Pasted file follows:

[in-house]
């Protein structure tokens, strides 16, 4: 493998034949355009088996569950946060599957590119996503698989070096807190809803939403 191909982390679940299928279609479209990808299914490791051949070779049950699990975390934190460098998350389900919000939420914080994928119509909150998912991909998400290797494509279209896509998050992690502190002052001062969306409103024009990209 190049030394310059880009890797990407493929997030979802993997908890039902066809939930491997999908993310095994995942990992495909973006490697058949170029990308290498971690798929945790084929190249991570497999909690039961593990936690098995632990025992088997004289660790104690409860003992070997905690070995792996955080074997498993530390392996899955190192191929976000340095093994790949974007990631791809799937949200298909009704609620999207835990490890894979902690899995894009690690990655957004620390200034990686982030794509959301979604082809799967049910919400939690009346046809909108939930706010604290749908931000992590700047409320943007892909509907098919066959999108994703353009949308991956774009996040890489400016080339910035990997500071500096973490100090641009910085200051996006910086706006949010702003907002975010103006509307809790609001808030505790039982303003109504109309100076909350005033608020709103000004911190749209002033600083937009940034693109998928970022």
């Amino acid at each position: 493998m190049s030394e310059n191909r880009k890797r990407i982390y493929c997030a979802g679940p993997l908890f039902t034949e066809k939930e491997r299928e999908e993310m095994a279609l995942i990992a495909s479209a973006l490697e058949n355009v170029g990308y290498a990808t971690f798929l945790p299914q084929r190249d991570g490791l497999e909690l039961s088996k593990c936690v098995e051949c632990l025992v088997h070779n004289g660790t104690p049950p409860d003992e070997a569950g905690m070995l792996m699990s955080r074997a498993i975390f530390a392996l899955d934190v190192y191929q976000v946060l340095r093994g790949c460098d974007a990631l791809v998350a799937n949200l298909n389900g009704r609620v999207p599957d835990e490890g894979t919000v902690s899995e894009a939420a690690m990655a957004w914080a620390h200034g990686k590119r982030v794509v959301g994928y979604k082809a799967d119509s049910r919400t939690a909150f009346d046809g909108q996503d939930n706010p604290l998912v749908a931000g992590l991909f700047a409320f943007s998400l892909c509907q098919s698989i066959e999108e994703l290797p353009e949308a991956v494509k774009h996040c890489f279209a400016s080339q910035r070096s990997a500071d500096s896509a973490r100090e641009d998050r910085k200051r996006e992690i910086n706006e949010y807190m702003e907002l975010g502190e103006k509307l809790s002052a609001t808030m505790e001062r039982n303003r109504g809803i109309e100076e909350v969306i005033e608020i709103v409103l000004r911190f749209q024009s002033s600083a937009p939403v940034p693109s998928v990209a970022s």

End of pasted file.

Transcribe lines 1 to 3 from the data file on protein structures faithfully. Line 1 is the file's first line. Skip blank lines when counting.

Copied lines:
[in-house]
């Protein structure tokens, strides 16, 4: 493998034949355009088996569950946060599957590119996503698989070096807190809803939403 191909982390679940299928279609479209990808299914490791051949070779049950699990975390934190460098998350389900919000939420914080994928119509909150998912991909998400290797494509279209896509998050992690502190002052001062969306409103024009990209 190049030394310059880009890797990407493929997030979802993997908890039902066809939930491997999908993310095994995942990992495909973006490697058949170029990308290498971690798929945790084929190249991570497999909690039961593990936690098995632990025992088997004289660790104690409860003992070997905690070995792996955080074997498993530390392996899955190192191929976000340095093994790949974007990631791809799937949200298909009704609620999207835990490890894979902690899995894009690690990655957004620390200034990686982030794509959301979604082809799967049910919400939690009346046809909108939930706010604290749908931000992590700047409320943007892909509907098919066959999108994703353009949308991956774009996040890489400016080339910035990997500071500096973490100090641009910085200051996006910086706006949010702003907002975010103006509307809790609001808030505790039982303003109504109309100076909350005033608020709103000004911190749209002033600083937009940034693109998928970022």
């Amino acid at each position: 493998m190049s030394e310059n191909r880009k890797r990407i982390y493929c997030a979802g679940p993997l908890f039902t034949e066809k939930e491997r299928e999908e993310m095994a279609l995942i990992a495909s479209a973006l490697e058949n355009v170029g990308y290498a990808t971690f798929l945790p299914q084929r190249d991570g490791l497999e909690l039961s088996k593990c936690v098995e051949c632990l025992v088997h070779n004289g660790t104690p049950p409860d003992e070997a569950g905690m070995l792996m699990s955080r074997a498993i975390f530390a392996l899955d934190v190192y191929q976000v946060l340095r093994g790949c460098d974007a990631l791809v998350a799937n949200l298909n389900g009704r609620v999207p599957d835990e490890g894979t919000v902690s899995e894009a939420a690690m990655a957004w914080a620390h200034g990686k590119r982030v794509v959301g994928y979604k082809a799967d119509s049910r919400t939690a909150f009346d046809g909108q996503d939930n706010p604290l998912v749908a931000g992590l991909f700047a409320f943007s998400l892909c509907q098919s698989i066959e999108e994703l290797p353009e949308a991956v494509k774009h996040c890489f279209a400016s080339q910035r070096s990997a500071d500096s896509a973490r100090e641009d998050r910085k200051r996006e992690i910086n706006e949010y807190m702003e907002l975010g502190e103006k509307l809790s002052a609001t808030m505790e001062r039982n303003r109504g809803i109309e100076e909350v969306i005033e608020i709103v409103l000004r911190f749209q024009s002033s600083a937009p939403v940034p693109s998928v990209a970022s």